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2

For simply saving numbers or lists to file, I personally prefer to use Put/>> and PutAppend/>>> to store data, and ReadList to retrieve it. For instance: (# >>> "file.dat") & /@ {1,2,3}; ReadList["file.dat"] (* {1,2,3} *) (# >>> "file.dat") & /@ {1,2,3,4,5}; ReadList["file.dat"] (* {1,2,3,1,2,3,4,5} *) You could ...


5

Open the file with OpenAppend not OpenWrite. Any Writes will then append to the file not overwrite.


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A general solution for importing .csv files is the use of StringReplace. First import the data dataRaw = Import["......KlimaLoggPro4.csv"]; dataRaw // Length 18133 E.g. the following two lines come from a climate logger. The second line is the data and is of course available several thousand times. As you can see, it is completely gobbled. ...


8

Taking user5601's suggestion to do a little demo, I quickly whipped this up as an example of ProcessLink being used to do non-trivial communication between Mathematica and an external program, but with much less ceremony than using ProcessLink or MathLink. Let's take this little Go program: package main import "net/http" import "bufio" import "os" import ...


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If you data is labelled "blah.xls" then your input should be Import["blah.xls"] Just make sure the data file is in the correct directory.


2

I would read the csv file as a stream. It's very quick. First, I use the following function to look for specific lines. ClearAll[readLine]; readLines[stream_, search_?StringQ] := With[{stro = FindList[stream, search]}, ImportString[StringJoin[Riffle[stro, "\n"]], "Table"] /; stro =!= {}] Then I open a stream: file = "data.csv"; str = ...


6

Both have advantages and disadvantages. Importing XLS is done using a Java-based application. In my experience, it is terribly slow and eats up enormous amounts of memory to the extent that it blows up your Java heap space, requiring a manual adjustment of this heap space (quite often to no avail). It happens to me all the time that a data structure that I ...


17

Get all the files here: http://JeremyThompson.net/Rocks/Mathematica/MmaWord.zip .Net Mathematica Word Library You will need to use a Microsoft library to open word documents. In a language such as .Net it is very easy; just open Visual Studio, reference the Microsoft.Office.Interop.Word .Net DLL (for Words) and the C:\Program Files\Open XML ...


1

Leonid provided the following demo in chat: the basic idea is to use R's read.table header management before coming back to Mathematica. file = URLSave["http://samplecsvs.s3.amazonaws.com/TechCrunchcontinentalUSA.csv"]; Needs["RLink`"] InstallR[]; RSet["testfile", file]; REvaluate["testdata <- read.table(testfile, header=TRUE)"]


1

This method will work with the ragged data array provided. Example 1 data = Import["henris_data_s3.csv"]; vnames = Transpose[data[[{1, 2}]]]; vnames[[99]] {"L1_INJ", "GWIR"} Above is the 'name' of the 99th record. Table[vdata[vnames[[i]]] = DeleteCases[Drop[Map[ Quiet[Check[Part[#, i], Null]] &, data], 4], Null], {i, Length[vnames]}]; ...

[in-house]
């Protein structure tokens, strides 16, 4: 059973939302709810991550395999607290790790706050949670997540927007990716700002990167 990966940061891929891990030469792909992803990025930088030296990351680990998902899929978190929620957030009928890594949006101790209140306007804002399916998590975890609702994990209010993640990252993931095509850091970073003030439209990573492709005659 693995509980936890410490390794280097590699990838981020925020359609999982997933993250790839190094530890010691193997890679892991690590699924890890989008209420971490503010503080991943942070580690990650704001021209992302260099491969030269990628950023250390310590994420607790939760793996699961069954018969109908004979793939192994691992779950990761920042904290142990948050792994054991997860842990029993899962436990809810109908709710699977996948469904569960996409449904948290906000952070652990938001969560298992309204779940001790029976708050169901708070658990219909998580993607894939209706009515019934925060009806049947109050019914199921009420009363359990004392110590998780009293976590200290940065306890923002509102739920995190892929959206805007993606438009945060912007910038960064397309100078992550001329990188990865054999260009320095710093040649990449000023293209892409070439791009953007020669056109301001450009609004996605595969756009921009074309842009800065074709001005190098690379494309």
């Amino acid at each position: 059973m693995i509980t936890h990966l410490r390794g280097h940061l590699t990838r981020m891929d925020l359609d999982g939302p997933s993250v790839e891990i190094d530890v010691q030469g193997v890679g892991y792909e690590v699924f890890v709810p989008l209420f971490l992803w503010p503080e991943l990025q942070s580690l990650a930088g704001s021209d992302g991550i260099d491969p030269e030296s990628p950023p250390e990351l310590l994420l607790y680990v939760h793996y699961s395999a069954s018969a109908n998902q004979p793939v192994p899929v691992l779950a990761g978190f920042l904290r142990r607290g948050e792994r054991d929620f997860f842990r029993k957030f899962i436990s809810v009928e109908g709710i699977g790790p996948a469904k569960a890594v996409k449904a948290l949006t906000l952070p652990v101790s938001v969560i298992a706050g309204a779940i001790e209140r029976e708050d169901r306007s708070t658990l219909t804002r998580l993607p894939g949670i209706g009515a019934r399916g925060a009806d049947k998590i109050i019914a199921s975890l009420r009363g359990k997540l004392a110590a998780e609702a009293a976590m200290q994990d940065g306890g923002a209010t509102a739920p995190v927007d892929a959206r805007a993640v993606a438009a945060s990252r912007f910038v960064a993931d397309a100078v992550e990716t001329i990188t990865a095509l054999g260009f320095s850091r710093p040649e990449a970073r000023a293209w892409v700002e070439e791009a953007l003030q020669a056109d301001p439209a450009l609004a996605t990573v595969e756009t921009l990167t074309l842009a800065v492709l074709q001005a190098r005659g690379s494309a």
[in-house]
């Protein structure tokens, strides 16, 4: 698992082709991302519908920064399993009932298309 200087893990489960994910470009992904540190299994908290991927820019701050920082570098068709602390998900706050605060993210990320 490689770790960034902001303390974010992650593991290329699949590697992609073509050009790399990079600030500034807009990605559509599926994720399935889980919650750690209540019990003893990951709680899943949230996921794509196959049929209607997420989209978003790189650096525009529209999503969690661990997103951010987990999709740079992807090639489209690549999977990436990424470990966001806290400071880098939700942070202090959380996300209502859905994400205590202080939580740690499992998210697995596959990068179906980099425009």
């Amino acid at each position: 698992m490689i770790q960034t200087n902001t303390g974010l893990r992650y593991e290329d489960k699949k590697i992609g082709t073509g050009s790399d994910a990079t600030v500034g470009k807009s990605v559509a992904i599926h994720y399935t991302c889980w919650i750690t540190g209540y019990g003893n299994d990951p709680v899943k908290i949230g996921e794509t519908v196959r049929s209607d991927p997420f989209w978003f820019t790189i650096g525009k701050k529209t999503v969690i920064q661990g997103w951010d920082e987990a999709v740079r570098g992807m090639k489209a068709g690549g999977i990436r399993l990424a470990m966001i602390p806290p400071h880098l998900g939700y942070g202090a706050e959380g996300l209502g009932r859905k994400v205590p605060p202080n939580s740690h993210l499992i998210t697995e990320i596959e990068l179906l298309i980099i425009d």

0

I don't know the answer to this question with a header of many lines and unique identifier specified by many lines. I am trying to create discussion about this in chat. Alternative solution with *ix tools Edit the original file to simpler form with instructions here so simplified datadump here and now read the simplified CSV into Mathematica where ...


3

Copy/paste from the excellent BVH package by @Sjoerd C. de Vries: The code in this question (Registering/detecting an importer by file name extension) did not work. Neither did the answer. Wolfram support could not provide a more elegant solution so far. We use a trick here. In fact we don't have any options, but we need to add the option part to the ...


0

This works for me with large data (1E6 points) in Ver 8.0.1: test = Import["scope_29_1.csv", "Data"]; test2 = ToExpression[Drop[test, 2]]; "Data" forces mathematica to convert 1.734E-003 into 0.001734 but keeps as string because the first 2 lines contains names. "Drop" Keeps the first non-numerical lines out.


1

Import["binary.txt"] in this case is equivalent to Import["binary.txt", "Text"] not to Import["binary.txt", "String"] Documentation states that Import["binary.txt"] "reads a text file, taking the character encoding to be "UTF8" by default." Whereas for format "String" documentation states that "imports a raw sequence of bytes and returns them as a ...


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I think that the reason is that -- depending on the format -- Import does either use external programs, java libraries via JLink or the frontend for imports of most "nontrivial" formats. Only some -- mainly simple ascii or plain binary -- formats and of course mathematicas own syntax are directly "imported" with pure kernel functionality. As you correctly ...


0

For some reason I'm not aware of, Mathematica has trouble using the Import function when the kernel is first starting up. Perhaps it loads the init.m file before it loads the definitions of all the different file types. But apparently, it knows hot to Get from a properly formatted file. If I run Export["/home/jason/temp.m", Table[{n, 2 n, 3 n}, {n, ...



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